By Sandra Wallman
In commercial societies imagining the long run is a significant enterprise; our assumptions in regards to the destiny govern the current administration of household, nationwide and worldwide assets, and are projected, a few may say inflicted, on societies whose visions are assorted. modern Futures focuses now not a lot on even if the longer term could be identified, yet on examining the best way we and others photo it. The individuals, all social anthropologists, discover the consequences that this photo has at the current, on workforce identification and trust within the self and its survival, on our relations with different cultures, and at the destiny itself. they supply a cross-cultural standpoint on quite a number futures visualised at the present and discusses the consequences of
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Extra info for Contemporary Futures: Perspectives from Social Anthropology (Asa Monographs)
In the end it could not be arranged, but Ulla Wagner’s presentation at the conference covered the state of the (joint) art and its potential for future research. 4 The range of style, cost, and intended audience of current films about the future confirms that the topic is of more than minority interest at this time—whether it functions as an escape from the present, or as a way of thinking about it. 5 We need not assume that public policy is also decided in this way. 6 The history and present effect of the profession’s ambivalence are brought upto-date by Raymond Firth in Chapter 12.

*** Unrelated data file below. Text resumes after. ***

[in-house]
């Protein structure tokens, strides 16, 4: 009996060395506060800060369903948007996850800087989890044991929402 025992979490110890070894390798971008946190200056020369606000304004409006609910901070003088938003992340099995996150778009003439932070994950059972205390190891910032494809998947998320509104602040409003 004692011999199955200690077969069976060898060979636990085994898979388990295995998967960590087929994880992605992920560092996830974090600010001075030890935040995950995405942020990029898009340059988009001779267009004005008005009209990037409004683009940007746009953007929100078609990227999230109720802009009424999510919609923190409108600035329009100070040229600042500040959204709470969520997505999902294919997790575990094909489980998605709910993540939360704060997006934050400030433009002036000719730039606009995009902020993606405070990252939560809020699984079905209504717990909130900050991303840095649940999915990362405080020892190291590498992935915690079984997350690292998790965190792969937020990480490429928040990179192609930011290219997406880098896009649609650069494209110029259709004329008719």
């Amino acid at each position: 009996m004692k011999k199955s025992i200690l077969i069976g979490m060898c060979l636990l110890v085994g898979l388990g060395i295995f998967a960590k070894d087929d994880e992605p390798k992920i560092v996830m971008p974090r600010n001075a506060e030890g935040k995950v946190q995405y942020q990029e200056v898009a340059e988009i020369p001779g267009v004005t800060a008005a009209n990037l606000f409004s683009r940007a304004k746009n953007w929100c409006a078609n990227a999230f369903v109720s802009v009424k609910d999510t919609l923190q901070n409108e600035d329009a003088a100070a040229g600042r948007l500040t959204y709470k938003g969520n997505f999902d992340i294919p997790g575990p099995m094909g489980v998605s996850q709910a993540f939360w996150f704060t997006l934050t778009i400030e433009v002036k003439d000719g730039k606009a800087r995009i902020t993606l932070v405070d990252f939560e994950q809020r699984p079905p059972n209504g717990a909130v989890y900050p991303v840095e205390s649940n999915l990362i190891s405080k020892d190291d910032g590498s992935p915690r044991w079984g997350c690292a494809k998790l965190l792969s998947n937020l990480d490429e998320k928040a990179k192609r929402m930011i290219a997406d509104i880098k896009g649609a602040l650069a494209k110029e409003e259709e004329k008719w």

According to Goody (1975), death and mourning have in many European and American milieus become private concerns. Lives are fragmented, privacy protected and the uniqueness of personal biographies is emphasised at the expense of those roles and activities which are clearly part of the communitas. Specifically, medical and social services cultures in our own society have a reputation of not accommodating the knowledge of death (Kennedy 1983; Pegg and Metze 1981; Hockey 1991). The lack of public, visible rituals surrounding death in the day centre seems to support such claims.
I sail over to a splendidly landscaped golf course for the senior Japanese businessmen whose microchip factories stretch to the horizon. Packed densely behind them lie corduroy stripes of Sitka spruce with an inviting notice to ‘Pick Your Own’; I…garner some genetically manipulated bananas. (Hornsby 1989) This future is doubly nostalgic; it both mourns the loss of traditional amenity and deplores the fraudulence of artificial substitutes. How and when did the late-lamented technological future come into being?